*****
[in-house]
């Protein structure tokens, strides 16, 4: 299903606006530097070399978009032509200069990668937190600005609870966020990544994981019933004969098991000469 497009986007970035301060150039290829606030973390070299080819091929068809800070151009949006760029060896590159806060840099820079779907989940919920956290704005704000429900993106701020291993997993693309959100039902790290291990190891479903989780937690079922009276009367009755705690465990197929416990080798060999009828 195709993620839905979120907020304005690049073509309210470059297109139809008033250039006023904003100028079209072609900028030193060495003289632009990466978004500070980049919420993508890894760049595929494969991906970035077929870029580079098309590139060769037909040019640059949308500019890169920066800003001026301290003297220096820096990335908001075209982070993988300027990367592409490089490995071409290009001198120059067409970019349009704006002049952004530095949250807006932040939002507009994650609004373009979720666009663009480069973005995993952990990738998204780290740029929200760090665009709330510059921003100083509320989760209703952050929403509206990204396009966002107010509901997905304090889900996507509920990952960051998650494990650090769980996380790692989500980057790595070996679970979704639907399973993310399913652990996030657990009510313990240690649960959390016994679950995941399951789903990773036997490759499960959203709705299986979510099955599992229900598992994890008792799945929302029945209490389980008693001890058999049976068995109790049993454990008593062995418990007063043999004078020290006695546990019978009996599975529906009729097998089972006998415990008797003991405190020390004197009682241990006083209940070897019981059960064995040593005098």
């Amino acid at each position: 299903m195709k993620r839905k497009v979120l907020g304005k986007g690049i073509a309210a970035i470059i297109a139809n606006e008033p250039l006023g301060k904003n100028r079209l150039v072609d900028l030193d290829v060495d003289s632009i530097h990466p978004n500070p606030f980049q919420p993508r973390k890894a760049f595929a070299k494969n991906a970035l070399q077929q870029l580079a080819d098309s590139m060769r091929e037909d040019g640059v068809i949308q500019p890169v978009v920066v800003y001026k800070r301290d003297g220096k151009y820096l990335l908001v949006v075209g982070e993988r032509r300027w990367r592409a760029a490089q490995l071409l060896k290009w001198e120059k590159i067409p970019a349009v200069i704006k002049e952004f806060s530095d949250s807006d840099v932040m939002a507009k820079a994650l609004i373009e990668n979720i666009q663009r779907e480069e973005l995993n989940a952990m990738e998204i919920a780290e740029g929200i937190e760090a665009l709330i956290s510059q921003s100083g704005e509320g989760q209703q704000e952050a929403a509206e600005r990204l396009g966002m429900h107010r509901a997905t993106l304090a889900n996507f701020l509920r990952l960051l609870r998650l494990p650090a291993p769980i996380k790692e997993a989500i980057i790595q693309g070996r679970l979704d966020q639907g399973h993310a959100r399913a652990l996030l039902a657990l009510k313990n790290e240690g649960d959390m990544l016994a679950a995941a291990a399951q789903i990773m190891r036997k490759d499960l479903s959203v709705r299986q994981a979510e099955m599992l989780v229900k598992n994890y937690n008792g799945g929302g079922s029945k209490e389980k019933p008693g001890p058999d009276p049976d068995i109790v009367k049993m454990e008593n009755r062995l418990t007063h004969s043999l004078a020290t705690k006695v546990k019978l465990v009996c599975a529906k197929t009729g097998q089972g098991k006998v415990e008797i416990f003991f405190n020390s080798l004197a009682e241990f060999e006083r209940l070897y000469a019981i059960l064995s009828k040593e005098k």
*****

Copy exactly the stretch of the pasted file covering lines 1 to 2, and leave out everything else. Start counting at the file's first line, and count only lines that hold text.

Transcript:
[in-house]
């Protein structure tokens, strides 16, 4: 299903606006530097070399978009032509200069990668937190600005609870966020990544994981019933004969098991000469 497009986007970035301060150039290829606030973390070299080819091929068809800070151009949006760029060896590159806060840099820079779907989940919920956290704005704000429900993106701020291993997993693309959100039902790290291990190891479903989780937690079922009276009367009755705690465990197929416990080798060999009828 195709993620839905979120907020304005690049073509309210470059297109139809008033250039006023904003100028079209072609900028030193060495003289632009990466978004500070980049919420993508890894760049595929494969991906970035077929870029580079098309590139060769037909040019640059949308500019890169920066800003001026301290003297220096820096990335908001075209982070993988300027990367592409490089490995071409290009001198120059067409970019349009704006002049952004530095949250807006932040939002507009994650609004373009979720666009663009480069973005995993952990990738998204780290740029929200760090665009709330510059921003100083509320989760209703952050929403509206990204396009966002107010509901997905304090889900996507509920990952960051998650494990650090769980996380790692989500980057790595070996679970979704639907399973993310399913652990996030657990009510313990240690649960959390016994679950995941399951789903990773036997490759499960959203709705299986979510099955599992229900598992994890008792799945929302029945209490389980008693001890058999049976068995109790049993454990008593062995418990007063043999004078020290006695546990019978009996599975529906009729097998089972006998415990008797003991405190020390004197009682241990006083209940070897019981059960064995040593005098």